(Video) Catch of the Day: Jumping Salmon

We are in a salmon kingdom now. There are salmon derbies and salmon cook-offs; smoked salmon and salmon sashimi; salmon gift boxes and salmon sculptures. Salmon is as native of the Pacific Northwest as brown bears, who, incidentally, very keen on catching it for a healthy dinner.

One day we were walking along a low bridge (appropriately named “fisherman bridge”) across Duwamish waterway. There was some glint over water every once in a while. It looked as somebody was throwing rocks into the water. Until… suddenly fish jumped out of water right in front of us. Then another one a little bit further, and another one. That was when we realized that we were witnessing salmon jumping out of the water. The trusty iPhone was out, and the video was in the making. Quick note: fast forward to 39th sec of this video: this was the closest salmon we could catch on camera, so you clearly could see who this beast is.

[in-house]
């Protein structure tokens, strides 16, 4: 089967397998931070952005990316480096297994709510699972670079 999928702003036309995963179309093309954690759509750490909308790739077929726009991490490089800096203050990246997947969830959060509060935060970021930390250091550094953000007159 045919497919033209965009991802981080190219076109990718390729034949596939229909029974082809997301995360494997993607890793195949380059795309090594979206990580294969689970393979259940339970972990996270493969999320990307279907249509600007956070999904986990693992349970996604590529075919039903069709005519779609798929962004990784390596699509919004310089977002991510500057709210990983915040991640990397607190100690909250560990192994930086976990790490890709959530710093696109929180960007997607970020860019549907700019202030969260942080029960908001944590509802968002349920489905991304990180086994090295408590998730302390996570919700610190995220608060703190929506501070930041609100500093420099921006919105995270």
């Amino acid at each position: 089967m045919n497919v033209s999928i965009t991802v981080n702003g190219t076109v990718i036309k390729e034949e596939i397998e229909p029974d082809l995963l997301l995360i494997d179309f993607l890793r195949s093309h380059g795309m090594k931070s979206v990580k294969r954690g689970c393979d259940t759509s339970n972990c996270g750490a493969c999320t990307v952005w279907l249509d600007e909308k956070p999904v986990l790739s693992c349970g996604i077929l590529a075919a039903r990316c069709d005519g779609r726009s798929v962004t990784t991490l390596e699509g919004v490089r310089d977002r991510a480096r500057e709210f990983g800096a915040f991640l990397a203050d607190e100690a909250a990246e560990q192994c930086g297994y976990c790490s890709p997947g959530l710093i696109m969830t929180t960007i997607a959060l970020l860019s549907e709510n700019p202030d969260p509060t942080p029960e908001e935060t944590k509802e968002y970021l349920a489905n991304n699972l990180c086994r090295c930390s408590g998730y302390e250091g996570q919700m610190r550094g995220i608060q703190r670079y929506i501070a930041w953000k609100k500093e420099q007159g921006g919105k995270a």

Duwamish waterway is fairly deep, but on the shallow side of it with some sun rays lightening it’s waters you can catch a glimpse of fish swimming down there. Just be patient and look carefully. Got It?

I feel some sort of special connection with salmon. It brings back memories from many years back and thousands of miles away. I spent countless summers near Vuoksi River. Quite often, local fishermen came to our house and offered us their catch of the day (ok, “catch of the night” to be precise). The crowning glory of their fishing expeditions was salmon. The river was (and still is) the playground of the largest Atlantic salmon. They brought their bounty, but also taught us how to cure salmon. It was a tried and true centuries old recipe: a simple one, but one of the most appreciative of salmon’s qualities. First, my mother tried it with great results. Years later I kept it going… The recipe is really simple: get the freshest salmon possible (the one that was caught an hour or two ago is the best); gut it and dry with a cloth towel; generously rub salt and sugar all over it; wrap it in a dry cloth towel and tightly tie it with a string; put it away for a couple days in a cool ventilated place. The salt+sugar combination “cooks” the fish by drawing a large amount of liquid out and replacing it with salt/sugar mixture. At the end of the process,  the result is cured salmon. It is absolutely delicious!

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